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Back to Section One | Back to Arts & Entertainment
posted Friday, October 28, 2011 - Volume 39 Issue 43
A darker Dream at Seattle Shakespeare
Arts & Entertainment
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A darker Dream at Seattle Shakespeare

by Miryam Gordon - SGN A&E Writer

A Midsummer Night's Dream
Intiman Playhouse
Through November 13


A Midsummer Night's Dream is one of Shakespeare's frothier plays, a romp in the woods with fairies and lovers and magic flowers used to trick people, and a band of rustic theater-makers who barely manage their lines. The production now playing at Seattle Shakespeare Company has nary a froth in sight. While not laughless, it's definitely froth-free.

Director Sheila Daniels has attempted to take Dream into a darker, more mysterious, more dangerous place, with aspects that interest and intrigue and some that don't quite hit the mark. One of the most intriguing is a sex change for one of the pairs of lovers: Lysander becomes Lysandra, giving her love Hermia's father a really good reason to dislike Hermia's love for Lysandra.

An almost current aspect of the same-sex relationship then becomes Lysandra's stated desire to go away from Athens to a nearby city where Hermia and she can marry, outside of Athenian law - shades of moving to New York from New Jersey, for instance. However, at later points in the play, there is an odd awkwardness about the relationship, when Christine Marie Brown as Lysander with magicked eyes rejects Allison Strickland's Hermia for Terri Weagant's Helena. Brown is so forcefully rejecting that regaining their love is almost unbelievable, even by passing it off as a dream.

A dramatic, portentous beginning to the play, with a clearly foreign Hippolyta (Quadriyyah Shabazz) praying to her god, gives a great indication of the difference that Daniels means to emphasize. As does a swampy, ropy, textured set by Andrea Bush and dark lighting by Ben Zamora, with crickets and otherworldly noises provided by Robertson Witmer's sound design. Witmer composes some original songs, one of which introduces the fairies - transformed closer to the imp side of the ledger - with clever choreography credited to Daniels and Peter Dylan O'Connor.

Yet, as otherworldly as the visuals can be (including somewhat unwieldy costumes by Jennifer Zeyl), the workmanlike delivery of the text, and the less-than-noble presentation of both fairy king and queen Oberon and Titania (Reginald Andre Jackson and Amy Thone), Theseus (Mike Dooly) and Hippolyta undercut their presence.

Oberon never appears to be a desirable mate, and abuses his powers by conning Titania. There is no reason why Titania would get over being tricked into giving up her precious changeling child to him, so her power is distinctly reduced when she does anyway. Hippolyta is a stronger creature here, but most clearly can control the duke by sexual manipulation, which is not a strong basis for the relationship, either. Certainly, Daniels did not plan that, right? It appears unintentionally a by-product of the rest of the decisions.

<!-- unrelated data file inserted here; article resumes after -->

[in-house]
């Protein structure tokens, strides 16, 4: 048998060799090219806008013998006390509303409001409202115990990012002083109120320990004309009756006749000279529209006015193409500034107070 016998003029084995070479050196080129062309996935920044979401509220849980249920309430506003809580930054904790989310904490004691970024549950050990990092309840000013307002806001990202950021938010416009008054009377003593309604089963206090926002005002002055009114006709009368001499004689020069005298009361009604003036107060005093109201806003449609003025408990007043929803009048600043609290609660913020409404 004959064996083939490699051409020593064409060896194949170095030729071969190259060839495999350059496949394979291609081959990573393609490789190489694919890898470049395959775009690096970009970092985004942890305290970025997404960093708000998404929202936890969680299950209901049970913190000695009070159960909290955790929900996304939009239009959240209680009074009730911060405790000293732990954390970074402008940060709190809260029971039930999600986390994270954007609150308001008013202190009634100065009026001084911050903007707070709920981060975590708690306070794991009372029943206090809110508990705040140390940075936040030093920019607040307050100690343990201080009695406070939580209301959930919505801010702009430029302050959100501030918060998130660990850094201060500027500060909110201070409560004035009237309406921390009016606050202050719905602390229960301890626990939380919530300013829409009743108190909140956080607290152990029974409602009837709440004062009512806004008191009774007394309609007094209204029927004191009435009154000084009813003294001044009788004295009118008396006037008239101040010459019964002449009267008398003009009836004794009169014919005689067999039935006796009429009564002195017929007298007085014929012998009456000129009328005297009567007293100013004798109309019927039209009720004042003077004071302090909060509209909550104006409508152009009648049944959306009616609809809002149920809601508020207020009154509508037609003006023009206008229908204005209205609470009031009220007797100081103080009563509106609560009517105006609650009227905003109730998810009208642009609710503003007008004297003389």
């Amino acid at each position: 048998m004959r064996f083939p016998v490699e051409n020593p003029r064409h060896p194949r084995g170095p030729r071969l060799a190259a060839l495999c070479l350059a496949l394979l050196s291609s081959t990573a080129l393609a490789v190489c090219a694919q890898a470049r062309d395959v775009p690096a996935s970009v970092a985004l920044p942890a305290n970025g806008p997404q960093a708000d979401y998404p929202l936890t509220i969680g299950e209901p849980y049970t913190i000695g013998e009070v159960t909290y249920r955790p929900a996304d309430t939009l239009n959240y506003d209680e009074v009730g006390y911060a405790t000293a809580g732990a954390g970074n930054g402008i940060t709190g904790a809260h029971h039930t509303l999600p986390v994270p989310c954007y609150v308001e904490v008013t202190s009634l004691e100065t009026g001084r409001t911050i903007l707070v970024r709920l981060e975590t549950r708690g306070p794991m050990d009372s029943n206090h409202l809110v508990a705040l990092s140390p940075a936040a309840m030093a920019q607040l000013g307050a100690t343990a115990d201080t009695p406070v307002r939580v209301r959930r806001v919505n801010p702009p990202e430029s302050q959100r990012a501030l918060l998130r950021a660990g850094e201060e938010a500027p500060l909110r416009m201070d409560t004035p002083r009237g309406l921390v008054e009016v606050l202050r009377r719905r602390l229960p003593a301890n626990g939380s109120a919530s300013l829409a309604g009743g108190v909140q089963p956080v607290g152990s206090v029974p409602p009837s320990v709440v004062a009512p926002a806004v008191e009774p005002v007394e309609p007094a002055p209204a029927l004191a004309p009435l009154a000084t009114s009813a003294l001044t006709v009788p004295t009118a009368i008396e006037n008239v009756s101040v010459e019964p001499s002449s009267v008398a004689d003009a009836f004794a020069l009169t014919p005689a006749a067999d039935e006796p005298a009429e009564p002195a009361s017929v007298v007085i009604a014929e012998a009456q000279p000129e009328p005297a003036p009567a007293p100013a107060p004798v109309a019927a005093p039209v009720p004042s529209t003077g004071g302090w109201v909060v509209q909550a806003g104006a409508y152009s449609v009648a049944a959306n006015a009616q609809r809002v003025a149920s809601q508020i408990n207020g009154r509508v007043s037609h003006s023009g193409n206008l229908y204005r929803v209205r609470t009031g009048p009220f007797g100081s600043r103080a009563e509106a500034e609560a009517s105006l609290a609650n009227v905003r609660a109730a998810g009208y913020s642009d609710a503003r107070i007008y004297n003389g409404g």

The pivotal role of Puck is inhabited unevenly by talented Chris Ensweiler, along with his almost painful depiction of the small role of Philostrate. Philostrate's costume looks so much like it's going to fall off that Ensweiler can barely walk properly. Puck's costuming is cool and evocative, but the characterization is almost too animalistic, making Puck less of a thoughtfully waggish instigator and more a bumbling follower.

There are areas of great success and enjoyment. Weagant's deftly comic portrayal of Helena is wonderful and fresh, as are the comic foils of the band of local tradespeople who rehearse a show for presentation at court.

Led by Todd Jefferson Moore (Bottom), Kevin McKeon (Quince), Gordon Carpenter (Snout), Riley Neldam (Flute), and Zoey Cane Belyea (Snug) create a pretty hysterical version of Pyramus and Thisbe, with part of the fun being how deeply Quince and Snug involve themselves as spectators to their own play. Moore deftly skirts the edge of campiness, using a bombastic personality to justify his pushiness. Carpenter and Neldam milk their parts for all the laughs the Wall, Moon, and Thisbe can present.

For more information, go to www.seattleshakespeare.org or call 206-733-8222.

Discuss your opinions with sgncritic@gmail.com.

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